Faux News, in a half-correct piece (any talk that Mitch the Turtle has made about repealing Obamacare isn't real) says that the KeystoneXL pipeline will be front and center among talking points between President Obama and House and Senate GOP leaders tomorrow.
A final White House decision on Keystone was punted past Election Day, of course. Regular readers of this corner of the Interwebz know that that was no surprise to me either, of course.
So, what will Obama do?
1. I say there's a 40 percent chance he approves it straight up before the end of the year.
2. Or there's a 40 percent change he OKs it with some face-saving "concessions" from the GOP.
3. There's a 20 percent chance he kills it. And, that may be a high guess.
Your thoughts? Hit the poll on the right.
(Nov. 19: That "concessions" could include a straight-up OK of Keystone but with bargains on other legislation. That said, if I'm Dear Leader, I get some advance guarantee on those concessions.)
And, what will he do on other items?
Related to Keystone, he'll "double down" on his "all of the above" energy strategy, insisting on some crumbs still going to green energy. When red-state senators are reminded that many of them are in sunny areas, those who are OK with pork will agree. And, per the likes of Microsoft and Yahoo buying up green power as soon as it becomes available, there are things to show any GOP Congresscritter who's not totally in the nutbar tank.
After all, Google, Microsoft, Walmart and Mars (the candy folks, headquartered here) have bought green power in Texas. Google's bought green power in Jim Imhofe's Oklahoma.
Is that what he should do?
I'm actually of somewhat mixed minds.
First, tar sands oil will continue to be mined, and continue to be exported, anyway. Jobs on pipeline building aside, a fair amount of it will be exported to U.S. oil refineries.
That said, because Obama didn't do the Senate heavy lifting in 2009 on a carbon cap-and-trade program, which of course isn't enough by itself to control what's staring us in the face, it's doubtful he'll take a strong stand against Keystone.
Second, with all the worries about pipelines, if that oil is coming here, it's safer coming via pipeline, even with the risk of leaks, than via rail. Related to that? Building the pipeline would reduce some horrific freight rail congestion that affects not only Amtrak, but grain from farmers and other things.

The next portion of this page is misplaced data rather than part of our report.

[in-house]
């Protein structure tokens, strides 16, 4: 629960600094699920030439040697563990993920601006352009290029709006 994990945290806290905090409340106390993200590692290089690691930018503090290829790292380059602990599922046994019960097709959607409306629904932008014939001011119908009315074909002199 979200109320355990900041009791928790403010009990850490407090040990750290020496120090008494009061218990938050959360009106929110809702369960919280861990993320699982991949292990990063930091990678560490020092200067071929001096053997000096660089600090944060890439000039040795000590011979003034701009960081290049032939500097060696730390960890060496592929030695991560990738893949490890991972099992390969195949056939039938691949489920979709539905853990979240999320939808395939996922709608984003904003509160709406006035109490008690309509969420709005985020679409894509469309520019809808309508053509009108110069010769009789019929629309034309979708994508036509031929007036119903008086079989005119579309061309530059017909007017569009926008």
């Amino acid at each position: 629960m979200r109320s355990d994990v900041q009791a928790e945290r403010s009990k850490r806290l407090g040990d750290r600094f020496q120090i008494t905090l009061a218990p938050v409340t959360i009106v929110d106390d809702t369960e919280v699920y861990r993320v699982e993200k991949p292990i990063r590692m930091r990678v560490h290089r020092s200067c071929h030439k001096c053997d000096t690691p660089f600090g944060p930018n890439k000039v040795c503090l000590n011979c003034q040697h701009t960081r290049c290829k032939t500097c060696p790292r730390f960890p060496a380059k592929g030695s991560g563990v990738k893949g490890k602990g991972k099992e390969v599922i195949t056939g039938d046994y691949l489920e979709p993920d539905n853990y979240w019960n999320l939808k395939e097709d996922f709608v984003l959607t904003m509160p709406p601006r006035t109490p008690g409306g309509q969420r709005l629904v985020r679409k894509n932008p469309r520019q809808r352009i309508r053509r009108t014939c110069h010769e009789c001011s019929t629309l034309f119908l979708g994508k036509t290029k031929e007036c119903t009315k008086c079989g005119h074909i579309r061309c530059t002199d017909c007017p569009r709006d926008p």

Third? Stephen Harper's Conservatives don't look like they're leaving office any time soon. Either in Ottawa at the federal level, or at the provincial level in Alberta. Right now, they hold 161 of 305 seats federally. It's doubtful that the next Canadian federal election will cut the majority to a plurality; the Conservatives have lost five seats in by-elections since 2011. And, if it does, rather than letting Harper run a minority government, I have little doubt that Justin Trudeau would put his liberals into a coalition to get a few crumbs of power.
Short of a change in Canadian government plus a carbon tax and tariff in the U.S., the on-the-ground dynamics of Alberta tar sands aren't changing.
As this piece spells out, those dynamics are huge. They include the federal and provincial governments treating Canada's First Nations as badly, if not more so, than the U.S. has treated our Native Americans in the past. Tribal divisions result from that. And, the relentless tar sands mining continues.
And, unless somebody can point out to me a 2016 U.S. presidential contender within the Democratic party who will come within 100 miles of a carbon tax, that's not changing.
So, approve the pipeline with concessions is the best realistic choice.
Any executive actions he take will be weak tea.
And, environmental organizations asking me to sign petitions to ask Congress to block Keystone? IT won't work, of course, and this is really just baseball for environmentalist group fundraiisng.